Deere and Co. Wednesday announced a new operating model company officials say will help it integrate smart technology with the manufacturer’s legacy of manufacturing excellence.
“The new operating model will help us respond to changing market conditions with greater speed and efficiency,” Deere Chairman and CEO John May said in a news release.
Deere is headquartered in Moline, Ill.
The Deere Smart Industrial strategy is designed to help customers become more profitable and sustainable, while also revolutionizing the agriculture and construction industries through the rapid introduction of new technologies, the release said.
Actions will be concentrated on the following areas:
• Production systems — A strategic alignment of products and solutions around Production Systems road maps, which capitalizes on Deere’s knowledge of its customers and how they work.
The new structure enables the company to drive an integrated product road map and related investments that span all aspects of a customer’s jobs and to more fully meet customer needs.
• Technology stack — Investments in technology, research and development that deliver intelligent solutions to Deere customers through a combination of hardware, embedded software, connectivity, data platforms and applications.
Deere’s offerings of “smart” machines, systems and solutions enhances precision, automation, speed and efficiency to a level not previously possible, the company said.
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• Lifecycle solutions — Deere’s aftermarket and support capabilities will be integrated to more effectively manage customer equipment, service and technology needs across the lifetime of a John Deere product, and with a specific lifecycle solution focused on ownership experience, it said.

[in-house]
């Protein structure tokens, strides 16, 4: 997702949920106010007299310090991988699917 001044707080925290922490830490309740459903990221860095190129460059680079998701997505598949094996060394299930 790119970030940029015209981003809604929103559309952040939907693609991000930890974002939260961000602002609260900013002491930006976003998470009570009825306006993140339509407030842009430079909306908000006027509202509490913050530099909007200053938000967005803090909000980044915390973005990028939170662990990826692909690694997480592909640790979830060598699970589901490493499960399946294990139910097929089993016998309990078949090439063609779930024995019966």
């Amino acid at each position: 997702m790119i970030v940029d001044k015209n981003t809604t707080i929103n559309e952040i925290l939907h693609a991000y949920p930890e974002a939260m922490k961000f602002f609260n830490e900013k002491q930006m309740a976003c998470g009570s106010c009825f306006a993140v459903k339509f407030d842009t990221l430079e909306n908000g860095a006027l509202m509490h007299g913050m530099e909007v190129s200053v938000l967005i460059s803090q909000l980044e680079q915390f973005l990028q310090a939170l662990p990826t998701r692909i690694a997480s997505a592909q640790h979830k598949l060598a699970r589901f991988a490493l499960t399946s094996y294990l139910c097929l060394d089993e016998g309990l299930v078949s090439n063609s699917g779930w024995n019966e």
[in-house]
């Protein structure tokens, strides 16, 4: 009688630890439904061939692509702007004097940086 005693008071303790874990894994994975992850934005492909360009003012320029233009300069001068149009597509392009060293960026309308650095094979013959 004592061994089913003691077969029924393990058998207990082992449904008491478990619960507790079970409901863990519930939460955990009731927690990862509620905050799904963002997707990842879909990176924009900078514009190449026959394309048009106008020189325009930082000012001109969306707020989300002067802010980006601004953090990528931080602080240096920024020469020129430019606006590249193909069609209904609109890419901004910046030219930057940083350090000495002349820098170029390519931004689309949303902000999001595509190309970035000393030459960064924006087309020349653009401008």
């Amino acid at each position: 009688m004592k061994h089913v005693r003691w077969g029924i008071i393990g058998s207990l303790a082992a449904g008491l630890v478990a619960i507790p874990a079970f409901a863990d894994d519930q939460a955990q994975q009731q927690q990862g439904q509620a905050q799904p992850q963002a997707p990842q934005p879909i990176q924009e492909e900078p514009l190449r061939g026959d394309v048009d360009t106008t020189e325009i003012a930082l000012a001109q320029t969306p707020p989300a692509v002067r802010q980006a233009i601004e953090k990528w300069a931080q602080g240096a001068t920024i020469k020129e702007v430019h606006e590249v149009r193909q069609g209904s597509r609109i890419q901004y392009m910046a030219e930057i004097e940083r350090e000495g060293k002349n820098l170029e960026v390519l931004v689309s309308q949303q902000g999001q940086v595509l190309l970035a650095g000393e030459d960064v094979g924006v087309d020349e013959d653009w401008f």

“The new operating model represents a leap forward in performance for the company from an already strong starting point,” May said.
Mark Grywacheski, investor adviser with the Quad Cities Investment Group, called the move a natural progression and evolution.
“It is a restructuring to capitalize and maximize their strength in using this smart technology,” Grywacheski said, “because it is a way that Deere differentiates its products.
“And then the marketing driving sales and revenues. This is just a natural progression, trying to maximize their profits and revenues, rather than something that’s COVID-19-related or the U.S.-China trade dispute related.”
Jenn Hartmann, Deere spokeswoman, said it’s too early to say if it will affect personnel numbers.
“Right now, this is focused at the corporate level,” Hartmann said. “... We are in a world now where technology and industry trends are changing so fast. We need to be better equipped to respond to those shifts quickly and position Deere for our future.”